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What sparked the Bau Rebellion?

Located approximately 30 km from Kuching, the peaceful town of Bau, mostly inhabited by the Bidayuh people, was once famed for being a gold mining town and is now known as a popular weekend destination.

In the early 1800s, the Bau District was referred to as ‘Ulu Sarawak’ or ‘Upper Sarawak’ while Kuching was referred to as ‘Hilir Sarawak’.

According to urban legend, the town of Bau got its name back in 1857 during the Chinese rebellion when the wives and children of Chinese miners hiding in the Ghost Cave were burnt alive or died of smoke inhalation from the fire set by Rajah James Brooke’s forces.

It was said that their decaying bodies caused the whole area to smell and thus the name of the town ‘Bau’ which means ‘smelly’ in Malay.

Contrary to this, it is said that the town actually got its name from the Bidayuh word ‘bauh’ which means ‘new’, referring to a new town created by Chinese settlers who came from Sambas, Kalimantan.

Old Bau Town was known as ‘Mau San’ or ‘Bukit Mau’ and the settlement was established due to the discovery of gold and antimony.

A time of discontent

When Brooke was given the title ‘Rajah of Sarawak’ by the 23rd Sultan of Brunei, Sultan Omar Ali Saifuddien in 1841, he started to impose taxes on the gold, antimony, and opium, enraging the miners who had settled there from Sambas.

Originally from Sambas, the Hakkas came in separate batches to Bau.

According to Harriette McDougall in her book, Sketches of Our Life at Sarawak, the first batch came by land in the 1820s to escape the battle between the Dutch and a kongsi clan in Kalimantan. The second batch came to Lundu area by sea in the 1850s before joining their relatives in Bau.

Kongsi or clan halls are organisations formed among overseas Chinese communities with individuals of the same surname.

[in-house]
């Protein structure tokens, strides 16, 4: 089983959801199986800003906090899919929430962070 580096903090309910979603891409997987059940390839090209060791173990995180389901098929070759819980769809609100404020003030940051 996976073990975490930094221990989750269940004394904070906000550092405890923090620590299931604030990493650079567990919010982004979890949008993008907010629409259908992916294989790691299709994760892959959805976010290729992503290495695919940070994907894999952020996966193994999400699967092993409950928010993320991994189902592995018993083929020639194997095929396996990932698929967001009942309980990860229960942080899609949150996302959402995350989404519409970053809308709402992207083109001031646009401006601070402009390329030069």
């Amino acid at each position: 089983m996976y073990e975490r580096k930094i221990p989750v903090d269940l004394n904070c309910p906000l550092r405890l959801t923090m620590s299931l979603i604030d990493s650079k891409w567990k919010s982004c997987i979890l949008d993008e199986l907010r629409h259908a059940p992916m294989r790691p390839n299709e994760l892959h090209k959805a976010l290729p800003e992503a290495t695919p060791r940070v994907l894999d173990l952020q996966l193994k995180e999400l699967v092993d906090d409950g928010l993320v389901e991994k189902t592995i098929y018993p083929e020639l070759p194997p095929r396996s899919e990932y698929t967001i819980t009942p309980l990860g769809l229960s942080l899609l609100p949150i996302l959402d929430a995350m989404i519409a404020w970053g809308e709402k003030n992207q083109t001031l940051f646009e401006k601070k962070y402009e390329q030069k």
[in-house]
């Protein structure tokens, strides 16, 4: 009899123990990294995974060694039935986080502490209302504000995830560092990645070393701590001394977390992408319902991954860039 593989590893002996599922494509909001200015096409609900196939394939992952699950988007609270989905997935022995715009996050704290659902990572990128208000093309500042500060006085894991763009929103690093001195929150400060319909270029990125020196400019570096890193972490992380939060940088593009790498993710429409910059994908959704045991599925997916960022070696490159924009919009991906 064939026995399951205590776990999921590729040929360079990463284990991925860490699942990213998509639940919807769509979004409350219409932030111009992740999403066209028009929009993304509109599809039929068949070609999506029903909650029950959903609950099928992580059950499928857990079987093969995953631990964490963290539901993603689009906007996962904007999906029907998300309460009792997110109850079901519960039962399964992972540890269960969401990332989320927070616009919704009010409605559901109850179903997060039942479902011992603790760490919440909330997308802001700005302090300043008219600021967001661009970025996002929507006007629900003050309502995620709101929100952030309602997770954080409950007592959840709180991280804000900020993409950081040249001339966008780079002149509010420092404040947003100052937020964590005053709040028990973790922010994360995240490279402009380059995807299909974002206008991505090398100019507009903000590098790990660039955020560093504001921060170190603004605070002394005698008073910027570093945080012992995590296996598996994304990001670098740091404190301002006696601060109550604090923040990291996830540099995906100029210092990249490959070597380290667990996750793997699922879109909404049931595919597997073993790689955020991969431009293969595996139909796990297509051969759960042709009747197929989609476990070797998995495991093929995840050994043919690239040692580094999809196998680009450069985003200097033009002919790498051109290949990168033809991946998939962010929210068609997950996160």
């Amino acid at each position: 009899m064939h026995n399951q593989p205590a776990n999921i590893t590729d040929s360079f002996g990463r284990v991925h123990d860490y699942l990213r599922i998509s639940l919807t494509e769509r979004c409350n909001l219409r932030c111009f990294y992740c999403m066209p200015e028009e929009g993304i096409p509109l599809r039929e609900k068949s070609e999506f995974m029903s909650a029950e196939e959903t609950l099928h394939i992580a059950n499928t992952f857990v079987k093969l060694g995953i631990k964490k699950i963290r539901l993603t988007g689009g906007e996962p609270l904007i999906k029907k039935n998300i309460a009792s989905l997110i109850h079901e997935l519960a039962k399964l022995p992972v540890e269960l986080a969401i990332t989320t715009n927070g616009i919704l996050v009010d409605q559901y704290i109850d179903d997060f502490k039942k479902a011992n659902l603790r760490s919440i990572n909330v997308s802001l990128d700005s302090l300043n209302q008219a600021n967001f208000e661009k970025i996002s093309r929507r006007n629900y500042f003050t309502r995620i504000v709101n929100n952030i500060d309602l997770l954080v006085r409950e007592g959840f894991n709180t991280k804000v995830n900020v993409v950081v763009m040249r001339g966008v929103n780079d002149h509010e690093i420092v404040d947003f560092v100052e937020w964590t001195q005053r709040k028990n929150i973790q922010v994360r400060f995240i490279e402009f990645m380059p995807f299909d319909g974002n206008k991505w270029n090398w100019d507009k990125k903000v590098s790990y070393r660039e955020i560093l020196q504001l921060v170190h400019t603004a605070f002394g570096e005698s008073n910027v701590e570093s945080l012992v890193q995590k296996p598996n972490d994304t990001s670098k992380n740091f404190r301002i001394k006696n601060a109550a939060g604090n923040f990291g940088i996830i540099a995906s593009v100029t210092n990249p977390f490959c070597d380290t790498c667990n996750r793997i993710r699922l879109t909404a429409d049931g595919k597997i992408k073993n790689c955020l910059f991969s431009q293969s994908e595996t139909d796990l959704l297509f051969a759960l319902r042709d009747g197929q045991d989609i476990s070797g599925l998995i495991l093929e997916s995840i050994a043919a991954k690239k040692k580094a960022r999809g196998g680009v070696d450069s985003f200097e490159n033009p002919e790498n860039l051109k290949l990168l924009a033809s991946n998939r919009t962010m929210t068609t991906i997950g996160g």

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Headed by Liu Shan Bang (刘善邦) who brought his fellow miners and farmers from Kalimantan, they established themselves in Bau as the Samthiaokloe Kongsi, or ‘Twelve Kongsi’.

They were running away from the oppression by the Dutch and the fighting against the Lanfang kongsi (which was the largest kongsi clan in West Kalimantan at the time). It would take the Dutch three campaigns throughout the 1820s to 1880s to defeat what was the first modern republic in the world in 1884.

The reason that sparked the rebellion

While it is believed that the Bau Rebellion was ignited when the Chinese miners were upset with James Brooke for imposing taxes on opium, Desmond Leong in his 2011 book called ‘The White Rajahs … Myths Retold: The Massacre of the Bau Hakkas’ claimed that the case of a woman’s adultery was central to what sparked off the uprising.

According to Leong, the incident was told in detail by Daniel Owen, a Hakka speaking ‘principal teacher’ of the Society for the Propagation of the Gospel (SPG) Mission, a 300-year-old Anglican missionary organisation.

Owen wrote that one day before the rebellion occurred on 18 February 1857, three men from the kongsi were arrested and whipped by the police.

After that, about 500 men came and burnt down the houses belonging to Brooke, Joseph Middleton and Arthur Crookshank, all while shouting ‘Assie Moi’.

According to Leong, the kongsi only wanted to burn down the houses of the British officers, but McDougall wrote that they left the church and the Bishop’s house alone for he had been good to the Chinese.

The assault on their houses resulted in the deaths of two adults and Middleton’s two children.

Brooke had (even in an ill state) escaped by diving into the Sarawak River. The kongsi would behead another British officer and parade his head around on a pole, believing they had actually killed Brooke.

Who was Assie Moi?